The graphic does a couple of nice things here. I like the use of colour to indicate the total number of observations in that area. Clearly, we see a lot more of the weaker, higher pressure storms. Hence the dark blue in the upper-left. But then against that we have the star of the graphic, and my favourite part of the plot: the plot over time of Dorian’s progress and intensification as a storm. The final green dot indicates the point of the last observation when the graphic was made.

Overall this is a simple and solid piece that shows in the available historical context just how powerful Dorian is. Unfortunately that correlates with likely heavy damage to the Bahamas.

Credit for the piece I presume goes to Sam Lillo, though with the Twitter one can never be entirely certain.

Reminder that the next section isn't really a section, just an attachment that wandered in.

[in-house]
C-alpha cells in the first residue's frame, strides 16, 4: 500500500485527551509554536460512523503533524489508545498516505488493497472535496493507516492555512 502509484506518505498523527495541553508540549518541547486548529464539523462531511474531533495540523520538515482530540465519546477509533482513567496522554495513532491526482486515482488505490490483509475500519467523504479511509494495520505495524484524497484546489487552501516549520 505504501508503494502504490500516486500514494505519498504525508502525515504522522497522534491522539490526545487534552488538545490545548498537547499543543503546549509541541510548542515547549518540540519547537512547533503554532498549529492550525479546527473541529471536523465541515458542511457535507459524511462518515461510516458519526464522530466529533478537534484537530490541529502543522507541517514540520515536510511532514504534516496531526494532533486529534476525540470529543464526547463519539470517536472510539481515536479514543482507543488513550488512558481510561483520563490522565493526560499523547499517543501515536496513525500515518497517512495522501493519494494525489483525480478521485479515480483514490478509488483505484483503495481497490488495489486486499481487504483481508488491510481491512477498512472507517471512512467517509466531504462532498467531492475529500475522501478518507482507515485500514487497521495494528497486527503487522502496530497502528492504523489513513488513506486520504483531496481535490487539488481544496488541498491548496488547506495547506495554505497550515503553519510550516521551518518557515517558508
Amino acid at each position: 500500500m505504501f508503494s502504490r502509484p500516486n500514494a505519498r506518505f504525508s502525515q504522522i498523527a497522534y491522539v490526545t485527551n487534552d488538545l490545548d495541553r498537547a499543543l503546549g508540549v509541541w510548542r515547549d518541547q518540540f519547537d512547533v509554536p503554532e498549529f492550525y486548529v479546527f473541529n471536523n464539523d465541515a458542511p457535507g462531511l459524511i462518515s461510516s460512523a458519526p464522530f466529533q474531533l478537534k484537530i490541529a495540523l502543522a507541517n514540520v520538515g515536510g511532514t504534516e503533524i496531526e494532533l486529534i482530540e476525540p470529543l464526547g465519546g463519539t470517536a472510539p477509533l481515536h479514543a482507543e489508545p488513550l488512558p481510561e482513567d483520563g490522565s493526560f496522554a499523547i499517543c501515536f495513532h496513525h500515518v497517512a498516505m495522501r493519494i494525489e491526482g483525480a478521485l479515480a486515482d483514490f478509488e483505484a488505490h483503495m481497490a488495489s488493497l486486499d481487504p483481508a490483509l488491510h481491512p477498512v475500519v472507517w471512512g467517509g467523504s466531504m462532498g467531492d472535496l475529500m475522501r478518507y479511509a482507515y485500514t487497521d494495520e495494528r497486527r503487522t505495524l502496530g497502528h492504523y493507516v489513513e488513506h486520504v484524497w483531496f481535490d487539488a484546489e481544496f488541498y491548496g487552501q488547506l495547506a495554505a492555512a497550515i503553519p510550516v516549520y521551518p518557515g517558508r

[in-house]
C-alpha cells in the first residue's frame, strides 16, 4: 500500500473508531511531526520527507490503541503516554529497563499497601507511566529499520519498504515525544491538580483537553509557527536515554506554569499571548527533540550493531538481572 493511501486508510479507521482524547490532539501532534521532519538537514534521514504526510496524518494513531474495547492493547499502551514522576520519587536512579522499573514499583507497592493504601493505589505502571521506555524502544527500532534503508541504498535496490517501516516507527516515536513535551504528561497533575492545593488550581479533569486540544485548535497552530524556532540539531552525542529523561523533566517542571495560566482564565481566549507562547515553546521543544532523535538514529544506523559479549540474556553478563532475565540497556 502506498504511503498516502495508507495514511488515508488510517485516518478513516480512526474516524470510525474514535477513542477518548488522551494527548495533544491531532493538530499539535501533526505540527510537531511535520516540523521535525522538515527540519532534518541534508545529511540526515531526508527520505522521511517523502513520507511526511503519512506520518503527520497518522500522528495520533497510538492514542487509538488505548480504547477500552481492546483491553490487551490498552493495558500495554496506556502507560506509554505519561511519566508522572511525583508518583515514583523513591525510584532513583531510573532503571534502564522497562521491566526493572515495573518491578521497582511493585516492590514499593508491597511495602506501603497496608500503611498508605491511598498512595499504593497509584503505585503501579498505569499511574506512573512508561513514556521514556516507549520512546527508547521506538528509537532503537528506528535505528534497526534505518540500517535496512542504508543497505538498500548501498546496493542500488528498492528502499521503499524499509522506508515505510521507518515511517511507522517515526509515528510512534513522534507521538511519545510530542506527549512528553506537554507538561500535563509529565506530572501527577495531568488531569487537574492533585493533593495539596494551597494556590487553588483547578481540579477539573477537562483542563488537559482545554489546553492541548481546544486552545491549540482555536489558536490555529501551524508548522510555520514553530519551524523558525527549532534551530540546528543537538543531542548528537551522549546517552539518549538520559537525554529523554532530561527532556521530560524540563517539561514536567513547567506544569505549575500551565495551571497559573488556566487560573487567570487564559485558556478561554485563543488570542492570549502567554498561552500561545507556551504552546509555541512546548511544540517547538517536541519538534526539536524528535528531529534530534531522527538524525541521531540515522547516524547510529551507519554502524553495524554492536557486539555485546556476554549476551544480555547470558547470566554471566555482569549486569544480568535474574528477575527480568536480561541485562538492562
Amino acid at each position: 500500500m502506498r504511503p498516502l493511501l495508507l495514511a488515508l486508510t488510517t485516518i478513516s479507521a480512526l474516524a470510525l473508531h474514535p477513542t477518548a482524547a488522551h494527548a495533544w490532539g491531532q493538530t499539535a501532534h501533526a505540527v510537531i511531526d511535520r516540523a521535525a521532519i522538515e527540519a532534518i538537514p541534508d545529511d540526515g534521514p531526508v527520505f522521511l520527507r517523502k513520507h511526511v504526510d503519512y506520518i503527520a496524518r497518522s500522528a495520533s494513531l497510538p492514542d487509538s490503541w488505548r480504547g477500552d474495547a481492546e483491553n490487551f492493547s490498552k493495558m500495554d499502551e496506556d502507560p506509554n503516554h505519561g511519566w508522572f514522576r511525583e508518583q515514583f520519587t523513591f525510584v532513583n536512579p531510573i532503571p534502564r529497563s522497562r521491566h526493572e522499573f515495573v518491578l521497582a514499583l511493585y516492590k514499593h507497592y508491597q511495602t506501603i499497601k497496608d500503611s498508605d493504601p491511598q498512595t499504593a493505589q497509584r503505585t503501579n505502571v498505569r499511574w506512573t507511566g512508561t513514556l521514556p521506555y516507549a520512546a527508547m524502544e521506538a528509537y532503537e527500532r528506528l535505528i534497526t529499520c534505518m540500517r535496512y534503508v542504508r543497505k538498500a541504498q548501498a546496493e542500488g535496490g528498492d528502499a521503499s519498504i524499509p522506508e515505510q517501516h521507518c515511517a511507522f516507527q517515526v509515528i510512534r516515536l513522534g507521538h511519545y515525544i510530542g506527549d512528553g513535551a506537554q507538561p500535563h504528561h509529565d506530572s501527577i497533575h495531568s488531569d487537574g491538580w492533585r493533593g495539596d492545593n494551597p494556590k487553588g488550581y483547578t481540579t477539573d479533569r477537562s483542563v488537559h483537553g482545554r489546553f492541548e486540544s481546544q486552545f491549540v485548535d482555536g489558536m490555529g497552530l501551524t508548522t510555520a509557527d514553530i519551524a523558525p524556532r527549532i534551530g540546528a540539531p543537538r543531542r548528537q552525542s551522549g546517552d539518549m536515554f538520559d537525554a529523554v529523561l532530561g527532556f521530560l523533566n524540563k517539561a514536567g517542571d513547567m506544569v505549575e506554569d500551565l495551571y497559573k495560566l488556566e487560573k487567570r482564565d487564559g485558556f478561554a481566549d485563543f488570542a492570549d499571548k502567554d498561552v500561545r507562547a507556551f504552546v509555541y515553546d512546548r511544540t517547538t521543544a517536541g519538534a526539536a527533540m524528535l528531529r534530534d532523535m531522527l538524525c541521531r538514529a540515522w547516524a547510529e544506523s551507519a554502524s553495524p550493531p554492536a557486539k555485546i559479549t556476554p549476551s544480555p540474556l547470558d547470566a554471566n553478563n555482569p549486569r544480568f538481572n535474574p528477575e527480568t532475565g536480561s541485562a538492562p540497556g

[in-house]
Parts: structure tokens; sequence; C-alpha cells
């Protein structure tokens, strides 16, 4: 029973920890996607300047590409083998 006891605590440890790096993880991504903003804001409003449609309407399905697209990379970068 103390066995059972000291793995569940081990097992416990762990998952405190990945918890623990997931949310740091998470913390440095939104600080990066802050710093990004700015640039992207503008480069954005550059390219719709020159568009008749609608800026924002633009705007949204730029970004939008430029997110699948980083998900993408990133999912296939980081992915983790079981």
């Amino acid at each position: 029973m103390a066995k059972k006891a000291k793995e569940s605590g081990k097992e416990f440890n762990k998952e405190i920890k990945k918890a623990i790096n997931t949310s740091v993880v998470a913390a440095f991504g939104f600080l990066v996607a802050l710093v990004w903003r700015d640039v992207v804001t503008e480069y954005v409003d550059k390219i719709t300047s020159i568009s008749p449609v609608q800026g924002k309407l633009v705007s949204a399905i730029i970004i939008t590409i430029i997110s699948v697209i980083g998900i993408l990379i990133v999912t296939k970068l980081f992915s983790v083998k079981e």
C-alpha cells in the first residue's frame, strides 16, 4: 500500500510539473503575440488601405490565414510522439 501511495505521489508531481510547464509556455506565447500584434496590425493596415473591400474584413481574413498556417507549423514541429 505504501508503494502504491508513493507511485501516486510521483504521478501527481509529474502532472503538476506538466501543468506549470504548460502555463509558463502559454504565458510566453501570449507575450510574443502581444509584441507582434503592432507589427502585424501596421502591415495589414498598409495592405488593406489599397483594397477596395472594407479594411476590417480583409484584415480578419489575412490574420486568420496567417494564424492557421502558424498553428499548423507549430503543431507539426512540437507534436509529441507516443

Hong Kong Identity

One of the things I have been following closely the last few months has been the protests in Hong Kong. The city is one of China’s few Special Administrative Regions—basically the former British colony of Hong Kong and the former Portuguese colony of Macau, two cities bordering mainland China and separated by the Pearl River estuary.

Long story short, but since 1997 Hong Kong should enjoy 50 years of a legal system that is more aligned to that of its former status of a British colony than that of mainland China. But increasingly since Xi Jinping took power, he has been eroding those rights and the youth of Hong Kong have taken to the streets to protest, a right they enjoy but not the rest of mainland Chinese.

And so we have a survey looking at the identity by which those people living in Hong Kong choose to identify.

And it’s not Chinese.

Not a good trend for Beijing
Not a good trend for Beijing